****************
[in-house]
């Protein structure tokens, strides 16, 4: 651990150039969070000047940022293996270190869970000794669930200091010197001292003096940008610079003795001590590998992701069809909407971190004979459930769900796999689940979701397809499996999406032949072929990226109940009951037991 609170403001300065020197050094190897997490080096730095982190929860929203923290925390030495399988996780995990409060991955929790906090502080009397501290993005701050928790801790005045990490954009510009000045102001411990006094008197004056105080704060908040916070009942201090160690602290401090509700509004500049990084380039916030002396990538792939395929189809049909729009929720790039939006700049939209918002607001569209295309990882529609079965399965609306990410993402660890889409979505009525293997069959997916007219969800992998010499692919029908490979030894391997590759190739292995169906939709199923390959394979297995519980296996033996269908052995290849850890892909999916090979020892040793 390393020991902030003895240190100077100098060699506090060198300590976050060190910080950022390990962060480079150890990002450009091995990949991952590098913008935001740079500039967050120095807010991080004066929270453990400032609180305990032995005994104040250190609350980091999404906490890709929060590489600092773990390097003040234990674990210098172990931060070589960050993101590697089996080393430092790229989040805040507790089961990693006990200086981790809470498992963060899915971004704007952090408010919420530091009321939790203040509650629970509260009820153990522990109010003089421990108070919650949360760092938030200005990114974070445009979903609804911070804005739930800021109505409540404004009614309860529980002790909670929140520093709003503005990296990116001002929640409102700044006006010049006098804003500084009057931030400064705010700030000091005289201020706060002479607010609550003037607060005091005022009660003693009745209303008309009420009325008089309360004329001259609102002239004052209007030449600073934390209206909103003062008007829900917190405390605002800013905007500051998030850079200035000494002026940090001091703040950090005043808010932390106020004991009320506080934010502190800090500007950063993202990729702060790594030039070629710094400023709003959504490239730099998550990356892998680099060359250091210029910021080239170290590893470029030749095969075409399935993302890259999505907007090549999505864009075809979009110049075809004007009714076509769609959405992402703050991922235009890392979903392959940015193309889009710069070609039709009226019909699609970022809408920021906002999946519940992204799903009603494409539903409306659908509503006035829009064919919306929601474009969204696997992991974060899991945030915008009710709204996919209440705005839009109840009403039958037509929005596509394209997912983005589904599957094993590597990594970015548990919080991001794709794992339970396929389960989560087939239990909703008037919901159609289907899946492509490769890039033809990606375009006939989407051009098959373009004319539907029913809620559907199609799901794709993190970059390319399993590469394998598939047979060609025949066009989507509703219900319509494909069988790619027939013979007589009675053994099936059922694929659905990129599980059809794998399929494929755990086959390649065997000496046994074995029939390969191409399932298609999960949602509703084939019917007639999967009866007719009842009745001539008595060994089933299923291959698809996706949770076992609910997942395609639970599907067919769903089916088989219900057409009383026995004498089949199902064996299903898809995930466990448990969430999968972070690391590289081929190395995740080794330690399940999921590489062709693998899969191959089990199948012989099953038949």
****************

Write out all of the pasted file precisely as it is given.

[in-house]
């Protein structure tokens, strides 16, 4: 651990150039969070000047940022293996270190869970000794669930200091010197001292003096940008610079003795001590590998992701069809909407971190004979459930769900796999689940979701397809499996999406032949072929990226109940009951037991 609170403001300065020197050094190897997490080096730095982190929860929203923290925390030495399988996780995990409060991955929790906090502080009397501290993005701050928790801790005045990490954009510009000045102001411990006094008197004056105080704060908040916070009942201090160690602290401090509700509004500049990084380039916030002396990538792939395929189809049909729009929720790039939006700049939209918002607001569209295309990882529609079965399965609306990410993402660890889409979505009525293997069959997916007219969800992998010499692919029908490979030894391997590759190739292995169906939709199923390959394979297995519980296996033996269908052995290849850890892909999916090979020892040793 390393020991902030003895240190100077100098060699506090060198300590976050060190910080950022390990962060480079150890990002450009091995990949991952590098913008935001740079500039967050120095807010991080004066929270453990400032609180305990032995005994104040250190609350980091999404906490890709929060590489600092773990390097003040234990674990210098172990931060070589960050993101590697089996080393430092790229989040805040507790089961990693006990200086981790809470498992963060899915971004704007952090408010919420530091009321939790203040509650629970509260009820153990522990109010003089421990108070919650949360760092938030200005990114974070445009979903609804911070804005739930800021109505409540404004009614309860529980002790909670929140520093709003503005990296990116001002929640409102700044006006010049006098804003500084009057931030400064705010700030000091005289201020706060002479607010609550003037607060005091005022009660003693009745209303008309009420009325008089309360004329001259609102002239004052209007030449600073934390209206909103003062008007829900917190405390605002800013905007500051998030850079200035000494002026940090001091703040950090005043808010932390106020004991009320506080934010502190800090500007950063993202990729702060790594030039070629710094400023709003959504490239730099998550990356892998680099060359250091210029910021080239170290590893470029030749095969075409399935993302890259999505907007090549999505864009075809979009110049075809004007009714076509769609959405992402703050991922235009890392979903392959940015193309889009710069070609039709009226019909699609970022809408920021906002999946519940992204799903009603494409539903409306659908509503006035829009064919919306929601474009969204696997992991974060899991945030915008009710709204996919209440705005839009109840009403039958037509929005596509394209997912983005589904599957094993590597990594970015548990919080991001794709794992339970396929389960989560087939239990909703008037919901159609289907899946492509490769890039033809990606375009006939989407051009098959373009004319539907029913809620559907199609799901794709993190970059390319399993590469394998598939047979060609025949066009989507509703219900319509494909069988790619027939013979007589009675053994099936059922694929659905990129599980059809794998399929494929755990086959390649065997000496046994074995029939390969191409399932298609999960949602509703084939019917007639999967009866007719009842009745001539008595060994089933299923291959698809996706949770076992609910997942395609639970599907067919769903089916088989219900057409009383026995004498089949199902064996299903898809995930466990448990969430999968972070690391590289081929190395995740080794330690399940999921590489062709693998899969191959089990199948012989099953038949």